STOCKHOLM (Reuters) - Swedish Prime Minister Fredrik Reinfeldt called on China to set a tougher target of cutting greenhouse gas emissions after 2020 as its part of a U.N. climate change agreement to be negotiated in Copenhagen.
China, which recently overtook the United States as the world’s biggest carbon dioxide emitter, has said it will cut its C02 emissions per dollar of economic output by a “notable margin” by 2020 compared with 2005..
But it has resisted calls for quantifiable cuts which the European Union, among others, hopes will be the basis for a United Nations climate treaty to be agreed in the Danish capital in December.
“My message to China is this: raise your ambitions so that emissions peak by 2020 at the latest and then fall,” said Reinfeldt, whose country holds the rotating EU presidency.
“We know that China has all the requirements for success and I hope that concrete commitments will be announced at the conference in Copenhagen,” he said in an article published in the Dagens Nyheter newspaper on Tuesday.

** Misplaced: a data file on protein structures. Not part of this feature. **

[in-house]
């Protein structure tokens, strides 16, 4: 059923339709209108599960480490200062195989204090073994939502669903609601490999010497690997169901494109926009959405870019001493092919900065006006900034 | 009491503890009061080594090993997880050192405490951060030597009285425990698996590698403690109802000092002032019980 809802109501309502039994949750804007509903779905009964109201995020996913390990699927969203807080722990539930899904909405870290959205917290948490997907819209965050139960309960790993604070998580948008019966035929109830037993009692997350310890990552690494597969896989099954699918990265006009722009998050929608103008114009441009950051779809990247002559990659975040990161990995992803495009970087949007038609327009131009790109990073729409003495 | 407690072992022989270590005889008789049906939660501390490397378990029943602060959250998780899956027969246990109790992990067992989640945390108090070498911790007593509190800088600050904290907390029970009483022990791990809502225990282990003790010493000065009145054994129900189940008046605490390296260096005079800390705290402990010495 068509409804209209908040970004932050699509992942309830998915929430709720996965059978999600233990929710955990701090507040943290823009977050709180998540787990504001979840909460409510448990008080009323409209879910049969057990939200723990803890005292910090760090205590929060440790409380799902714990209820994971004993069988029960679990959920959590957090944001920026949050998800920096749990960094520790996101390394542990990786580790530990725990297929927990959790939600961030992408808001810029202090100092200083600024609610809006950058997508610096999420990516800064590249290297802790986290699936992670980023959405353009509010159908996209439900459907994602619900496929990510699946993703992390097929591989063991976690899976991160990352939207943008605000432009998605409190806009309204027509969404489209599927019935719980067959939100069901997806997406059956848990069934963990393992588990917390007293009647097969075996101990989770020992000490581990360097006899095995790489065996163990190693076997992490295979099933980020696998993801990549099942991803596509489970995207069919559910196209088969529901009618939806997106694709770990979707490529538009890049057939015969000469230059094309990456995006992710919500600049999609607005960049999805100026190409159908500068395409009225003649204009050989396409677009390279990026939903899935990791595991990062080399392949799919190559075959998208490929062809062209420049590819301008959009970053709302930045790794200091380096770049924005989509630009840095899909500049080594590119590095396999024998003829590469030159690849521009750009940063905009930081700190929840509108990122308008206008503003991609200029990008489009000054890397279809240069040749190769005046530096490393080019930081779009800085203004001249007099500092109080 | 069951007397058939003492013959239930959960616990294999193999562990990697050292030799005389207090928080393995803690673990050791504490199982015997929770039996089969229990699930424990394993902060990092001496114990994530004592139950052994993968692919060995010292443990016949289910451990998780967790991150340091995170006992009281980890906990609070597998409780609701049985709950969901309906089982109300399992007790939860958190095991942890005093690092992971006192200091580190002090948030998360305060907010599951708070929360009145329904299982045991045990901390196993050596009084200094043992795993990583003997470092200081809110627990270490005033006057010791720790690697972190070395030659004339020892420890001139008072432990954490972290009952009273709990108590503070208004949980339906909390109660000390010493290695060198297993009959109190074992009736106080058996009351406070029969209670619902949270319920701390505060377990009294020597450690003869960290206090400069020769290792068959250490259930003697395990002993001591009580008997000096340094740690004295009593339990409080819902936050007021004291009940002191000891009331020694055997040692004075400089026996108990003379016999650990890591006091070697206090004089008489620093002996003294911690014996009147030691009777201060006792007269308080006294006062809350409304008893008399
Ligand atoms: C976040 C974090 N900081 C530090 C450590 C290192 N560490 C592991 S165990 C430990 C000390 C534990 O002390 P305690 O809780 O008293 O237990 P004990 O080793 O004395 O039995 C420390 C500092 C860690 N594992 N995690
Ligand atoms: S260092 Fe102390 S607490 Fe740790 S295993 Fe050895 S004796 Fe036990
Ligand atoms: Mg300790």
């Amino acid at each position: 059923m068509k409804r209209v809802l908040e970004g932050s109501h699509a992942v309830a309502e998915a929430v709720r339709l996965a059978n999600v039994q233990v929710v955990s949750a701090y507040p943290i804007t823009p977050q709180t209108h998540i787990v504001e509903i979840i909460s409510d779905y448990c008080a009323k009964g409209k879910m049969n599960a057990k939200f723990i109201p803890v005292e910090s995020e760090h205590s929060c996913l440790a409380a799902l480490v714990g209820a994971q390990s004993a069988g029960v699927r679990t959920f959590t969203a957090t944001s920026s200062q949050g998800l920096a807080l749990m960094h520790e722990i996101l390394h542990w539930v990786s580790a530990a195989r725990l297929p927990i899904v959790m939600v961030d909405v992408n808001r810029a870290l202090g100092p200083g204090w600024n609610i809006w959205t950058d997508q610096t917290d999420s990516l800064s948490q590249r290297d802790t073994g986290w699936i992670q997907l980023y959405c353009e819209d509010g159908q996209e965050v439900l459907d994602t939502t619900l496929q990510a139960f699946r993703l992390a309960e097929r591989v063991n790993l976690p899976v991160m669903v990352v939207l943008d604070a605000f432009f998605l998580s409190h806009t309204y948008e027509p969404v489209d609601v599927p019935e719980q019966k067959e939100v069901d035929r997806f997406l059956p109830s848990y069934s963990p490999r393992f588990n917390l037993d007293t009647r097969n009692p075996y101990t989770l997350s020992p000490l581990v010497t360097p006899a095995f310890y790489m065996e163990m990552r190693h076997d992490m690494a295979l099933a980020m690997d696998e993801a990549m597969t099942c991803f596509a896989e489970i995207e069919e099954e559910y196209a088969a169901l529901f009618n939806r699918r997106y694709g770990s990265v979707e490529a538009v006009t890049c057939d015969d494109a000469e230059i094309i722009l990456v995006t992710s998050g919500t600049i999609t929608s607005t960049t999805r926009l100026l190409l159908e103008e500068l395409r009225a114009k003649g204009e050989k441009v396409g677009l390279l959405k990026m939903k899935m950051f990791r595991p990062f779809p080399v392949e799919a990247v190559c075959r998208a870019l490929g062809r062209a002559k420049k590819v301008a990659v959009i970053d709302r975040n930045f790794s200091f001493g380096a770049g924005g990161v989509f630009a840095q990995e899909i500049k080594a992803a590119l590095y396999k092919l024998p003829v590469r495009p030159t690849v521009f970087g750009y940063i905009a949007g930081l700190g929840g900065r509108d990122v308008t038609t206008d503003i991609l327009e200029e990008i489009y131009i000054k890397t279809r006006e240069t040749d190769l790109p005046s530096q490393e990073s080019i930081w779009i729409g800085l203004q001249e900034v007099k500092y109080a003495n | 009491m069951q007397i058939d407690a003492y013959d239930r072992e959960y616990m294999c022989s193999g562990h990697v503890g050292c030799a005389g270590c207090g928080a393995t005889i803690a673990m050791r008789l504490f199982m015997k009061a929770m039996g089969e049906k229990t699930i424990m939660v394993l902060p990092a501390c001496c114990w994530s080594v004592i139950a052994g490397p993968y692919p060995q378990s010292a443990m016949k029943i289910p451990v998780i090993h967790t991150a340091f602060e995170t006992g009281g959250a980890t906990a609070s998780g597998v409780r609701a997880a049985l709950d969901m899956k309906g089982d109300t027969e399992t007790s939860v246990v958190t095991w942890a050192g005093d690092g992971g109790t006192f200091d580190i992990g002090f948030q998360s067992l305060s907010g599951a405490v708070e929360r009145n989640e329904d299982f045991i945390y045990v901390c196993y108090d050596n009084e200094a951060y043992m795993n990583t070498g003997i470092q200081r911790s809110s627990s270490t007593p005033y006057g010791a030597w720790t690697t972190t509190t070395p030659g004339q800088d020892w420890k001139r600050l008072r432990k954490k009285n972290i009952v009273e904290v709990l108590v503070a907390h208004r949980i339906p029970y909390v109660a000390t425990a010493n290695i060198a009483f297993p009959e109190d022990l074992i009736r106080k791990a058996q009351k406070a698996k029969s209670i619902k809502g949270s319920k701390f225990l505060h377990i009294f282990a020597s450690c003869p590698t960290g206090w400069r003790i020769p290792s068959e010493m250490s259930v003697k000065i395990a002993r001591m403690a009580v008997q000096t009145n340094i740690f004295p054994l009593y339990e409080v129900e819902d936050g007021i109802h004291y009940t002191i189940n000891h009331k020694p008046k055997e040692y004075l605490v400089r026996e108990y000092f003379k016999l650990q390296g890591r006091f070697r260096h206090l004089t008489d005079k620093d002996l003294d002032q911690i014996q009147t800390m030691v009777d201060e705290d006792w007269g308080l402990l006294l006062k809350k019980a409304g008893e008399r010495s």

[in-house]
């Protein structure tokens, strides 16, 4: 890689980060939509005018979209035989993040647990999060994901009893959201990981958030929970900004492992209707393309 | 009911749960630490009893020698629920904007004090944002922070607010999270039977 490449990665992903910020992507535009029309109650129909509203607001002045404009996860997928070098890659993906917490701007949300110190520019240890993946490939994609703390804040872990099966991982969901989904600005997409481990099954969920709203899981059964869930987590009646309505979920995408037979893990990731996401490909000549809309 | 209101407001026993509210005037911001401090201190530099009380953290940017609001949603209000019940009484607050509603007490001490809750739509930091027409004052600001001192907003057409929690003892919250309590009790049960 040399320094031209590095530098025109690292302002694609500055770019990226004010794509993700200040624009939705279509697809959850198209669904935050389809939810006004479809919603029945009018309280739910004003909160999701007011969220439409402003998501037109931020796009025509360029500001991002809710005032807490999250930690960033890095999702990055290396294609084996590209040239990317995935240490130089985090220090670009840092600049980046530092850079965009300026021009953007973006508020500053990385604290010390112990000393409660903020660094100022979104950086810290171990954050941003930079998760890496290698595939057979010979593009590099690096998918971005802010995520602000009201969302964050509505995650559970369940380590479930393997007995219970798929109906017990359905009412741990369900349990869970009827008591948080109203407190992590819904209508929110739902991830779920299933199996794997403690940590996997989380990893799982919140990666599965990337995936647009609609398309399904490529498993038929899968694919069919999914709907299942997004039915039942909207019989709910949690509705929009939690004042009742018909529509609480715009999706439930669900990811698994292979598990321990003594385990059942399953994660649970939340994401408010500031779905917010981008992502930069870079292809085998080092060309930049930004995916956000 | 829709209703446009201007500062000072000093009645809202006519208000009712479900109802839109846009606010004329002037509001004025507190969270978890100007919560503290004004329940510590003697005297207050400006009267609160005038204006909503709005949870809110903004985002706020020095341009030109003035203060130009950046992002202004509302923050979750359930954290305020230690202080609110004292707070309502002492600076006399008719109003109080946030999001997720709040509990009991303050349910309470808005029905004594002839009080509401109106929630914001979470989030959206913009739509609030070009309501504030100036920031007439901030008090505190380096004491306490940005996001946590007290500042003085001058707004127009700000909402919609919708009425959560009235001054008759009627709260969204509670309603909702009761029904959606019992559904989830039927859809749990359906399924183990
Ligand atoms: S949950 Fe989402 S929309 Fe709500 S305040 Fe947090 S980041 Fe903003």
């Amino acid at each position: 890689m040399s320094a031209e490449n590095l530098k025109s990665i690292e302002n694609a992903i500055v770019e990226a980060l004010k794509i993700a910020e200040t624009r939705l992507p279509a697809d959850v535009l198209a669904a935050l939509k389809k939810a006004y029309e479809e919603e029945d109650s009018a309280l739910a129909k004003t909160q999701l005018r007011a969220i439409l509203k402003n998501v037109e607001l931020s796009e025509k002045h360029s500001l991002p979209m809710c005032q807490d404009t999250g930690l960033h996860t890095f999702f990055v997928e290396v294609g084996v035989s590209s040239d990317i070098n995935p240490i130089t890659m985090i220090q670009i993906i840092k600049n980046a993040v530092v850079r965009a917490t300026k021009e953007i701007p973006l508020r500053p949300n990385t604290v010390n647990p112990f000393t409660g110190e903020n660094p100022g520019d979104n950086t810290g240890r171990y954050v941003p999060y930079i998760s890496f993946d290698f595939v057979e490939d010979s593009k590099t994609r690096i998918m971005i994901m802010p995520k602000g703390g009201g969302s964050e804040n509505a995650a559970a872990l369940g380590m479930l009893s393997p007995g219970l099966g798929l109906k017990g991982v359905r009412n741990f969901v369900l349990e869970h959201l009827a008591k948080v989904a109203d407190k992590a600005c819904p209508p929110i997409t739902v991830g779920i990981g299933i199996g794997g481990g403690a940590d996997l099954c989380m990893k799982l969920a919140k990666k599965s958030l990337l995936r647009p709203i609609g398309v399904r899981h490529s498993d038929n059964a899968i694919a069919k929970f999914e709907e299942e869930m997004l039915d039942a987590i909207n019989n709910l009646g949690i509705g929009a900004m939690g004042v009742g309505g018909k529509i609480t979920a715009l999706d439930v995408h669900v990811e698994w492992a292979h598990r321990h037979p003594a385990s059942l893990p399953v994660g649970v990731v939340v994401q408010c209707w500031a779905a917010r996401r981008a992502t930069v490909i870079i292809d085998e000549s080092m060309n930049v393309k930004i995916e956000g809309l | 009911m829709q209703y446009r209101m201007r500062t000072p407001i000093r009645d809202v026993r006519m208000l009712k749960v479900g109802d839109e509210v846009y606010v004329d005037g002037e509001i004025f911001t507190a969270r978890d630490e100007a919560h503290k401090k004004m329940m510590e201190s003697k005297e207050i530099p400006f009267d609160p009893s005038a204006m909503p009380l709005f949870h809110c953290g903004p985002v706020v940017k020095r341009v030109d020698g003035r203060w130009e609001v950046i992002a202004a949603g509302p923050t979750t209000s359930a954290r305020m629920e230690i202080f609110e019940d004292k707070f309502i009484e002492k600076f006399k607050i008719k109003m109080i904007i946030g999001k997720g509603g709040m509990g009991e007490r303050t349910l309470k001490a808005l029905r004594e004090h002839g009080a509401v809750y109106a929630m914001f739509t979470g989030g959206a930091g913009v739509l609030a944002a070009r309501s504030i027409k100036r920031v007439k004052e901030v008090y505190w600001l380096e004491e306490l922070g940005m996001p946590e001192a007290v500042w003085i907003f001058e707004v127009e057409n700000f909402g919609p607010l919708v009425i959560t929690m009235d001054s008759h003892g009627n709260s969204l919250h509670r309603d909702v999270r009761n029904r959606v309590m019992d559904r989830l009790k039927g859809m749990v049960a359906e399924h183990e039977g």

Reinfeldt, who met President Barack Obama on Monday to discuss climate change, also called on the United States, other developed countries and India -- which he will visit this week -- to do their part.
Preparatory talks for the Copenhagen meeting on December 7-18 are bogged down in disputes about how to share out curbs on emissions between rich and poor nations, and how to raise billions of dollars to help developing countries adapt to climate change.
Reinfeldt admitted that many people had already written off Copenhagen as a failure and that all the details of a deal might not be finalized then. “But it would be a major political failure if no agreement were reached in December. Climate change will not wait for drawn-out negotiations,” he said.